Bananagrams® Inc. (www.bananagrams.com), the creators of the hit word tile game Bananagrams®, is now available in Hebrew, translating the fast, fun and witty word play just in time for Chanukah, Kislev, 5772! Hebrew Bananagrams launched in Israel this past summer to much praise and fanfare from Anglo-Israelis that know and love the game along with the Bananagrams’ uninitiated. Named Toy Fair 2009’s “Game of the Year,” Bananagrams is a fast and fun anagram game that drives players bananas! Requiring no pencil, paper or board, Bananagrams comes in a small portable banana-shaped pouch and is perfect for kids age seven to 97 at home or on the go.
Created by the word game-obsessed Nathanson family of three generations, ranging in age from seven to 75 years old, Bananagrams is a labor of love that that has quickly become an international phenomenon.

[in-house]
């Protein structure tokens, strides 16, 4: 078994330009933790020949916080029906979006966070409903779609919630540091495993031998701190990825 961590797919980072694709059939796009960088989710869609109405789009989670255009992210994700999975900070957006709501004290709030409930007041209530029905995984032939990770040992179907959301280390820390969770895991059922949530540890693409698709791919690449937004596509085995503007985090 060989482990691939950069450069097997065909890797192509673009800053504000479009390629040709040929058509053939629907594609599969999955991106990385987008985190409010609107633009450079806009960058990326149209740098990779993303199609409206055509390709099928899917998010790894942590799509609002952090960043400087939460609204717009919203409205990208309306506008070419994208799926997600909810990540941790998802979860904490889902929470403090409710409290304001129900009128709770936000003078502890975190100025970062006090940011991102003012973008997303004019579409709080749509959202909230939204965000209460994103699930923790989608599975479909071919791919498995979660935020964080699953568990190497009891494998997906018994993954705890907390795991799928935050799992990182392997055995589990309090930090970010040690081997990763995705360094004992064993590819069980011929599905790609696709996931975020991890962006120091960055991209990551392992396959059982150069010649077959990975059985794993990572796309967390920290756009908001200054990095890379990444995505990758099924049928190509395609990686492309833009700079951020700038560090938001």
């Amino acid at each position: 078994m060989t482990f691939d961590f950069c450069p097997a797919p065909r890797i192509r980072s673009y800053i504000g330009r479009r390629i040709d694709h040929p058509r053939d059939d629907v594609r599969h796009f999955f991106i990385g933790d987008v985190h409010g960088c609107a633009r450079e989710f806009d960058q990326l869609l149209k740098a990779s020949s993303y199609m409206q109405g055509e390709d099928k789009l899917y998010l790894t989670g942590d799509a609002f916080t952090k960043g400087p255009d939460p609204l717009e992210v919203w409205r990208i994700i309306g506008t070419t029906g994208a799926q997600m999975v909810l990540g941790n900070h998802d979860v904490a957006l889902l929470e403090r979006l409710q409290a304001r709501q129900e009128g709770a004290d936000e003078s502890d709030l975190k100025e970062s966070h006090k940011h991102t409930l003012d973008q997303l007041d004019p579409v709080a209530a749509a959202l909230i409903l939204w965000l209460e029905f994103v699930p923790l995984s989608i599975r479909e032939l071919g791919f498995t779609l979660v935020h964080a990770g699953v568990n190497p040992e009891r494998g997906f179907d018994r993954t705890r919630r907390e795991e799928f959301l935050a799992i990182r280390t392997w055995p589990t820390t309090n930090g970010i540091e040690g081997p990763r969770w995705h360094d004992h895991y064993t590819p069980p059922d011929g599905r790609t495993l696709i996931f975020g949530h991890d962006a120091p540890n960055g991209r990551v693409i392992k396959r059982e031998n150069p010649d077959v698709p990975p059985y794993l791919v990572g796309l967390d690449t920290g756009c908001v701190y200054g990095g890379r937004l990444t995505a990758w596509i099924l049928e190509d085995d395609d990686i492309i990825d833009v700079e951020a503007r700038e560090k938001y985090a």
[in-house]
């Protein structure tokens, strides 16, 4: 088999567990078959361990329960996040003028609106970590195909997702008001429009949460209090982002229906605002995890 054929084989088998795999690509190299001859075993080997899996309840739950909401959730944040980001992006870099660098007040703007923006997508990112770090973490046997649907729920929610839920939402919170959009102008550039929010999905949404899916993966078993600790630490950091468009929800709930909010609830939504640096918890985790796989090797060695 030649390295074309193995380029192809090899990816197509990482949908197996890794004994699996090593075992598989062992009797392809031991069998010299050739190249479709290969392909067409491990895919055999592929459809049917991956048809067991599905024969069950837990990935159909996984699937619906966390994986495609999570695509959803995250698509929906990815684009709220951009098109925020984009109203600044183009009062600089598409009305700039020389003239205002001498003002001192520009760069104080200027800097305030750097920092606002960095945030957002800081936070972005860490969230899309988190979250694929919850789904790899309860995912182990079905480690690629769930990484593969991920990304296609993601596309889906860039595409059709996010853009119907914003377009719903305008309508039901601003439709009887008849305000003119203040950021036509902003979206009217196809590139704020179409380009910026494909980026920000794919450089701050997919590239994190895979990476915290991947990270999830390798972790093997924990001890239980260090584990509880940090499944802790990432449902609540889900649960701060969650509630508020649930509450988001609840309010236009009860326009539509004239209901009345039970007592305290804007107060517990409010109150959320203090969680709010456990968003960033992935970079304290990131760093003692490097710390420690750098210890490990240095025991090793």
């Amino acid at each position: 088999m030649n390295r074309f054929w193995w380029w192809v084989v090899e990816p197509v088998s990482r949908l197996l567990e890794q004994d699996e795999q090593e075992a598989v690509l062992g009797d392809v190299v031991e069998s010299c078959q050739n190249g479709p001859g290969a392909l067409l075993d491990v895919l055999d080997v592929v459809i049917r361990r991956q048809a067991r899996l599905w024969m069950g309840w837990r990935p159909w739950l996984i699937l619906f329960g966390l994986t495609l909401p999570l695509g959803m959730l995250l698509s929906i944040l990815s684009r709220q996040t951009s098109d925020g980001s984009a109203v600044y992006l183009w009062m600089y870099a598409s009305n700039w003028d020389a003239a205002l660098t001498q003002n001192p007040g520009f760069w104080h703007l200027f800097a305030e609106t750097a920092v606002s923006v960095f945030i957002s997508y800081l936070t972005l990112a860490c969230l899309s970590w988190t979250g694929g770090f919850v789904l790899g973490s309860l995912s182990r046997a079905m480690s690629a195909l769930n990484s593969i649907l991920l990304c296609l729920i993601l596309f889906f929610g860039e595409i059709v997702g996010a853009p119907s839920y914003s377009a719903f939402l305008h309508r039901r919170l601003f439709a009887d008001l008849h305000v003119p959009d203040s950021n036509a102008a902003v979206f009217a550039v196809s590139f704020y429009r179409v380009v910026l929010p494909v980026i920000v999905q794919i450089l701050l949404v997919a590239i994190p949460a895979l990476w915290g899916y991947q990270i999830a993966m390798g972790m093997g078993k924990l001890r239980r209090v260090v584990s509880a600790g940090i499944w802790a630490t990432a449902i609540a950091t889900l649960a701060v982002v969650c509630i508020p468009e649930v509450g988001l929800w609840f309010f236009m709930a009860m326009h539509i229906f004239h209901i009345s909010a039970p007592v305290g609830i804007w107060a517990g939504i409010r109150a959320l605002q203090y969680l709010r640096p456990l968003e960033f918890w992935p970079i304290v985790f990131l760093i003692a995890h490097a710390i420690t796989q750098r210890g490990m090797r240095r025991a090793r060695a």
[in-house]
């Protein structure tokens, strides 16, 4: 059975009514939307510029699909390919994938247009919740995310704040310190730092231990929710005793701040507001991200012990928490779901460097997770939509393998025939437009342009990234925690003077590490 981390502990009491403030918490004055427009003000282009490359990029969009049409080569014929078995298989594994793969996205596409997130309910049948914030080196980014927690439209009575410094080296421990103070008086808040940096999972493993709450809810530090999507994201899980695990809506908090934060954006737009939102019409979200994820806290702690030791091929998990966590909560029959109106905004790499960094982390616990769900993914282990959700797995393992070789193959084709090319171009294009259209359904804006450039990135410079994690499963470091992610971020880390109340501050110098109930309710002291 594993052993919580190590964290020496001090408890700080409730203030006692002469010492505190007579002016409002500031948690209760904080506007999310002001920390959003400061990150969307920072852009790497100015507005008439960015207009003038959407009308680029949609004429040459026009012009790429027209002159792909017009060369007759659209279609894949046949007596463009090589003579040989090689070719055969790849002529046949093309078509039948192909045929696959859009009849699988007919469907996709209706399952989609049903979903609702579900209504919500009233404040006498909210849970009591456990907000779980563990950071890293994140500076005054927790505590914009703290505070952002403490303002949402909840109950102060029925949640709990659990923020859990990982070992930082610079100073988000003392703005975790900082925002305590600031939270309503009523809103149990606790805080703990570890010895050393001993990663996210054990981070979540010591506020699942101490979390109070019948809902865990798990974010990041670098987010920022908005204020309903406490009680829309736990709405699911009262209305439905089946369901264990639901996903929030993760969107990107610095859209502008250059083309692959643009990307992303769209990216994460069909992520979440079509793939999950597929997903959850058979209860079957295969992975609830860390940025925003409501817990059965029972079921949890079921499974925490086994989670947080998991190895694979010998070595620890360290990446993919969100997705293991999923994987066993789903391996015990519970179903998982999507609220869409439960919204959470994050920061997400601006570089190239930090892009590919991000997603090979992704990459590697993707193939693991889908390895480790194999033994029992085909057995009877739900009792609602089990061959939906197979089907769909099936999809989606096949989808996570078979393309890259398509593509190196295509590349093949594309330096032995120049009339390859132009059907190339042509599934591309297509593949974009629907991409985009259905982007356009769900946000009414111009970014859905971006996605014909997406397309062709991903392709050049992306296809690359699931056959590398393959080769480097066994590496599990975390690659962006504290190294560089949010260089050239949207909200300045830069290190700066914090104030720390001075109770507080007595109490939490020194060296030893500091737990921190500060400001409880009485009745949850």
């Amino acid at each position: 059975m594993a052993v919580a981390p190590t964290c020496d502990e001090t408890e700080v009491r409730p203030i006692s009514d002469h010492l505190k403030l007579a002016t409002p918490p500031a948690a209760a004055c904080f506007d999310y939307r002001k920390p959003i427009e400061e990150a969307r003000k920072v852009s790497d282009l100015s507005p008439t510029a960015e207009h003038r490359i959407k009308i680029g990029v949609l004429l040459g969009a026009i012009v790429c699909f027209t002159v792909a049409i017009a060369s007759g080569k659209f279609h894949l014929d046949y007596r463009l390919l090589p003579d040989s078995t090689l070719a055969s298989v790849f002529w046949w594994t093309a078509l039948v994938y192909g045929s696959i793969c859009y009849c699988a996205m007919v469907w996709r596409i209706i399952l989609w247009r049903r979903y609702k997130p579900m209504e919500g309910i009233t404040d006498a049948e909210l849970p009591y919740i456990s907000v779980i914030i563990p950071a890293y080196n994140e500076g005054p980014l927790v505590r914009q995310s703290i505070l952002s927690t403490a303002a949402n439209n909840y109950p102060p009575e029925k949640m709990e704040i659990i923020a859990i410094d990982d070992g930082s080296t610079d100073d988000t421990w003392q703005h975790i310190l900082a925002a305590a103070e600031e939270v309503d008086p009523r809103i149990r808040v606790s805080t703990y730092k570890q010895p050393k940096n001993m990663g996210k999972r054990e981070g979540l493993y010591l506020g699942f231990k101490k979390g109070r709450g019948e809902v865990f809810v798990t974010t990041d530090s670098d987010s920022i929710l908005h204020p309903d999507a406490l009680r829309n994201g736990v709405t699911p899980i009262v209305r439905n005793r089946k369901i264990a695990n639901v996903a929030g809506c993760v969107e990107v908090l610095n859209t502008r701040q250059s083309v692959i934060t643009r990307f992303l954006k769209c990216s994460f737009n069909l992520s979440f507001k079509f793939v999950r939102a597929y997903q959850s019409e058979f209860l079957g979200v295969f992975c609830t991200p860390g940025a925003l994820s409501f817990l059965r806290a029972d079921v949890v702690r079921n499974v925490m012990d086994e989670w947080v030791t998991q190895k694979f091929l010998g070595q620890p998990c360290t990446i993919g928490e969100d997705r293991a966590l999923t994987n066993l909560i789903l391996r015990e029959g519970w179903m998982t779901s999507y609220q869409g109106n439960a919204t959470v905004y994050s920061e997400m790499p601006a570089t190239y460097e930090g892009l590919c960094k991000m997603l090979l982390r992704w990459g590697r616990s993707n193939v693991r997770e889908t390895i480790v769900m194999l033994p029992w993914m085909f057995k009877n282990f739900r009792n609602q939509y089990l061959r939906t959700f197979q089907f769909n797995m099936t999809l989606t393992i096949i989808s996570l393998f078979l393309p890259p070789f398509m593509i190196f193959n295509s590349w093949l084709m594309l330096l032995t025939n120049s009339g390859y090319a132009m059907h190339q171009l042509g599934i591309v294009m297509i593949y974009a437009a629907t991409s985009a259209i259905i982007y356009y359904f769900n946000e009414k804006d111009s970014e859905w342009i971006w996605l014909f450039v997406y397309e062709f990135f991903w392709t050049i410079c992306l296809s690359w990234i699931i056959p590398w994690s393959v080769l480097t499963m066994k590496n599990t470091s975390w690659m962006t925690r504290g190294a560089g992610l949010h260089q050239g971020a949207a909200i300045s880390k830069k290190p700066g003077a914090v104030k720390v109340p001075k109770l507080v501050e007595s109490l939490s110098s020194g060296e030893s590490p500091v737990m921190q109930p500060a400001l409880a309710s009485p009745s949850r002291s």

“We are beyond thrilled to release Hebrew Bananagrams,” said Rena Nathanson, CEO aka “Top Banana,” Bananagrams, Inc. “Bananagrams is already bigger than our wildest dreams with more than five million of these little yellow pouches floating around the world, and this opens up the fun to a whole new audience. We’re particularly excited for Hebrew Bananagrams because we continuously receive feedback from our fans that Bananagrams is a wonderful Shabbat — or anytime — activity for the whole family, and now we can offer that same unique inter-generational experience to Hebrew speakers around the globe!”
Hebrew Bananagrams can be played on various levels, making it a fun experience to those with only basic Hebrew knowledge, and very challenging for the more advanced player. An educational package will be available with the goal of integrating the game into the classroom.
Hebrew Bananagrams ($19.99 SRP / 99 NIS) is available online now at www.bananagrams.co.il/en and www.levinejudaica.com in the United States.
‘Shalom Sesame’ available in boxed set